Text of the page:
Friday, March 20, 2009

A History of Loneliness

“We're born alone, we live alone, we die alone. Only through our love and friendship can we create the illusion for the moment that we're not alone.” - Orson Wells

I received this sms at 1am from my girlfriend this morning: "Noudat ek jou blog gesien het besef ek eers hoe alleen jy is./Now that I see your blog I realise how lonely you are."

Probably she meant this video...which I shot of myself the same day I'd been stung by a bee.

Although she and I have been together for 5 years now, we remain apart - at least geographically, and this has defined most of our relationship. When I received that sms though, I reflected further and deeper into my past and I realised with a pang for how long I have shouldered a sense of dark loneliness.

I think the last 10 years have been a particularly lonely period, coinciding with leaving university and travelling to England. That year, 1998, represented the end of a golden age for me - when I was strong triathlete living it up at university with a string of beautiful girlfriends. In 1999 it all changed - I gained weight, lost my hair, my girlfriend and best friend and I broke up, and I remained in England. It was probably the most difficult year of my life, much of which I spent working or otherwise in voluntarily exile (from housemates and from the world at large).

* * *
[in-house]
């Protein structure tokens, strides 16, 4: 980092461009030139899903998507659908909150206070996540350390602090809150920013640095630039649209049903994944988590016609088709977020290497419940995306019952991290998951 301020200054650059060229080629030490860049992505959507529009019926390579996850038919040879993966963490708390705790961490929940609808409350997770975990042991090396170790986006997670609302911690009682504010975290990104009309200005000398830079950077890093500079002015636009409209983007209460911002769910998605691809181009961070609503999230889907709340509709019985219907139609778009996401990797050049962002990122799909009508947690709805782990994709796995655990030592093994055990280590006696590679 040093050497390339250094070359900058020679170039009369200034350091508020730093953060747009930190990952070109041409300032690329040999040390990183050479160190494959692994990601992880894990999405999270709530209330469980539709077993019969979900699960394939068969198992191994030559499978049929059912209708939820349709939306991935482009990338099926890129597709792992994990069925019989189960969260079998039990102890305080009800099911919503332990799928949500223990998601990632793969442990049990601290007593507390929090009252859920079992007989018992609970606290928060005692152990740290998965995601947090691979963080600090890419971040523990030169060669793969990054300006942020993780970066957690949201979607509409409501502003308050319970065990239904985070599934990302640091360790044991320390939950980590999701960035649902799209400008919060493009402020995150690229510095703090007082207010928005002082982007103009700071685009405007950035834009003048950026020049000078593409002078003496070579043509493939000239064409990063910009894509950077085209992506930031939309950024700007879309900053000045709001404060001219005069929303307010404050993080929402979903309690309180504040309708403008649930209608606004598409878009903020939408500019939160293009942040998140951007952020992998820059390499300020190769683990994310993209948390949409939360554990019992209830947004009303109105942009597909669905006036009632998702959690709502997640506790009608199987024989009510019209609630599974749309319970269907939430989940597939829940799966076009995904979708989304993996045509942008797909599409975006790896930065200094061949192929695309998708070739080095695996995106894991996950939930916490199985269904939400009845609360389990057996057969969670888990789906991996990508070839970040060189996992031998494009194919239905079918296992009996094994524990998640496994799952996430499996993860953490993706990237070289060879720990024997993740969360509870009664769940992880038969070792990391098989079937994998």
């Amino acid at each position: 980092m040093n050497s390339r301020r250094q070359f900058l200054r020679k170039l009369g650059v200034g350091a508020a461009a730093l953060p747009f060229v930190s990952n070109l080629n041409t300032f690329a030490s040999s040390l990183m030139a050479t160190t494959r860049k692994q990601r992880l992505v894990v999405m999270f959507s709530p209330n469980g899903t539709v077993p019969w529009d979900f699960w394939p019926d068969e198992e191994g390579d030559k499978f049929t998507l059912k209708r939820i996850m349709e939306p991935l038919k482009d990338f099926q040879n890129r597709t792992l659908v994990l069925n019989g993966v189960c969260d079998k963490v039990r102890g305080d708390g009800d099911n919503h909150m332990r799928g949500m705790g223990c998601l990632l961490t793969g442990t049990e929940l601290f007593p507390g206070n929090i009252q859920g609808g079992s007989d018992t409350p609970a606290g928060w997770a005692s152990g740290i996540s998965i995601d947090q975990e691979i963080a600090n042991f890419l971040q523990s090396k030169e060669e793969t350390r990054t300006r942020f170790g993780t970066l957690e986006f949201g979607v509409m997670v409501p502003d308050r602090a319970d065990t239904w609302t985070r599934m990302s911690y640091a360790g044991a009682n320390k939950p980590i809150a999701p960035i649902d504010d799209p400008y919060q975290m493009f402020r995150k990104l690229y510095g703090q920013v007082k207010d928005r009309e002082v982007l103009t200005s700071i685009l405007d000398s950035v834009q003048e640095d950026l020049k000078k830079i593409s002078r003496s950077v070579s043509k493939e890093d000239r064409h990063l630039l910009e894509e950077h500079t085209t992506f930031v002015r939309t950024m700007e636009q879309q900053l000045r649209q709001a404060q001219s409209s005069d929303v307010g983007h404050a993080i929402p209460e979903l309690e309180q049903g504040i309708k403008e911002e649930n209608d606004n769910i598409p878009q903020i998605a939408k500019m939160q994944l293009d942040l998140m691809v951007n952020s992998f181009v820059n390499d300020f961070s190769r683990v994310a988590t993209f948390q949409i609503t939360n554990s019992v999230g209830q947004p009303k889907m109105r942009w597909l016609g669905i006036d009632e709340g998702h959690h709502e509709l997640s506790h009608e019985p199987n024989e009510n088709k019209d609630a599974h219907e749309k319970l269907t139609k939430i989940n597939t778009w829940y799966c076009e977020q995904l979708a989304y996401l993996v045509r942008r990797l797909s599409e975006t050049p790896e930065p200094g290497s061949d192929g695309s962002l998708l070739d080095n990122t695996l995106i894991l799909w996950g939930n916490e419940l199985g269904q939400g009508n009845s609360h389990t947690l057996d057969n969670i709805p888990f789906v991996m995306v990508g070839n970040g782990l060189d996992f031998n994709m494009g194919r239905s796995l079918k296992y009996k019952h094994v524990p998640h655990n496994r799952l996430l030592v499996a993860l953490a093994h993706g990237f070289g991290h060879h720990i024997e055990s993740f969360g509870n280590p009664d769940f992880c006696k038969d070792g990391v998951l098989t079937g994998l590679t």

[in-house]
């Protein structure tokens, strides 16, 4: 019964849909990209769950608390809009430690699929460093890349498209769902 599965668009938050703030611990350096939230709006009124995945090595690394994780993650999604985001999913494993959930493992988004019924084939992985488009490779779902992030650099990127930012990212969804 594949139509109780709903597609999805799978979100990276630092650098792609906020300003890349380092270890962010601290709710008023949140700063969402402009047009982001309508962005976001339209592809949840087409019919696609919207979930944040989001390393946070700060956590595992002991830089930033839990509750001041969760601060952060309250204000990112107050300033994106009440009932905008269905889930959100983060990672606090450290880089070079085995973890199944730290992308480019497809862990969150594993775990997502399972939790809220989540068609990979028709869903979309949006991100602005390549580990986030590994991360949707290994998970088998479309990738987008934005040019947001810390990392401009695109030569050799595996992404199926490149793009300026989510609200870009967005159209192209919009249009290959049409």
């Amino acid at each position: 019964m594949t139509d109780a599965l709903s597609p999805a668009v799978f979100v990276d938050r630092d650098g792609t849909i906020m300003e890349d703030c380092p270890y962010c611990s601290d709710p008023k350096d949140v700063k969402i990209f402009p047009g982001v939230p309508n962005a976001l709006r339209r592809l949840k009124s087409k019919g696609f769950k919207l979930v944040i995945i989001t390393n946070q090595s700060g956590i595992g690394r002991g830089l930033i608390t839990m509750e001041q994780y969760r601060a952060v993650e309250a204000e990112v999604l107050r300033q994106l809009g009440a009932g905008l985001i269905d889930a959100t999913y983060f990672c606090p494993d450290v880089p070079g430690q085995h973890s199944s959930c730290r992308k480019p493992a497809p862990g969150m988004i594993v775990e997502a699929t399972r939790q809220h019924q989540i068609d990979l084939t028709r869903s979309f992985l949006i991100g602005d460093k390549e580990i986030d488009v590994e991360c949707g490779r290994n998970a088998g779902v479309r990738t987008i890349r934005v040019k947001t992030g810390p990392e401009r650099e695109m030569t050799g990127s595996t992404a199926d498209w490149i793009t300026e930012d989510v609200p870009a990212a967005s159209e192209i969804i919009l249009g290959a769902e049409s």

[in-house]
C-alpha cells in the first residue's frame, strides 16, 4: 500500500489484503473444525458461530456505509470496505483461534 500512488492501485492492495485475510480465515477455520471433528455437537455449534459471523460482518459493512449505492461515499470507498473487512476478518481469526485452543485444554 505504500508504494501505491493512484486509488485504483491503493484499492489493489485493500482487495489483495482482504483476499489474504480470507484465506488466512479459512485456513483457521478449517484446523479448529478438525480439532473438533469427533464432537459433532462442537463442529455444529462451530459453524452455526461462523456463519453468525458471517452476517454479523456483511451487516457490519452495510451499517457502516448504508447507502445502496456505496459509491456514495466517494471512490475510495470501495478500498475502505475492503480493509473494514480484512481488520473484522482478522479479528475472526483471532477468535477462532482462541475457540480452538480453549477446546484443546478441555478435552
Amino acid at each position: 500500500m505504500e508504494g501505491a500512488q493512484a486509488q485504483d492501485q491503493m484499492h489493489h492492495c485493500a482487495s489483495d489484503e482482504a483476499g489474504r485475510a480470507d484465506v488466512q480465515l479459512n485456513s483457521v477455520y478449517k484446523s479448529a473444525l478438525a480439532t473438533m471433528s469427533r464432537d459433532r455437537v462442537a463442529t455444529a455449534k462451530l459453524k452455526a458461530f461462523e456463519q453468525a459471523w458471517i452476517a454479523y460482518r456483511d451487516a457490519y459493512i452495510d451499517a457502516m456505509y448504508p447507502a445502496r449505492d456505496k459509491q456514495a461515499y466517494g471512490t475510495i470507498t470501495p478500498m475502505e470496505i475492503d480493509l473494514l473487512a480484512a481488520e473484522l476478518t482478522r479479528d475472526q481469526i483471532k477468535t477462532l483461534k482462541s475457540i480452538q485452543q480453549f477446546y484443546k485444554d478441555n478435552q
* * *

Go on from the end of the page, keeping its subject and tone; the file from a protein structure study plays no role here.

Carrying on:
“The most terrible poverty is loneliness, and the feeling of being unloved.” Mother Teresa of Calcutta

I remember some very agonising days and nights; I remember considering going on antidepressants. I spent several months dredging the depths of my despair by writing a book about my recent life. It featured a man alone, adrift on a sea, starved and exposed, and eventually rescued by a helicopter, resuscitated. It involved painful downtime trawling through emails I was never supposed to see, rewording them, re-examining them, putting them on display like jamming the heart in a jar reeking and discolored with formaldehyde. It was a brutal journey, but I came to know what my mother must have experienced, and when I wept in those months many tears were for her. I completed the book and in a sense, turned the page on a dark night that I had lived through, examined and analysed, brooded over, chewed on its bone until the raw white skeletal form was all that remained.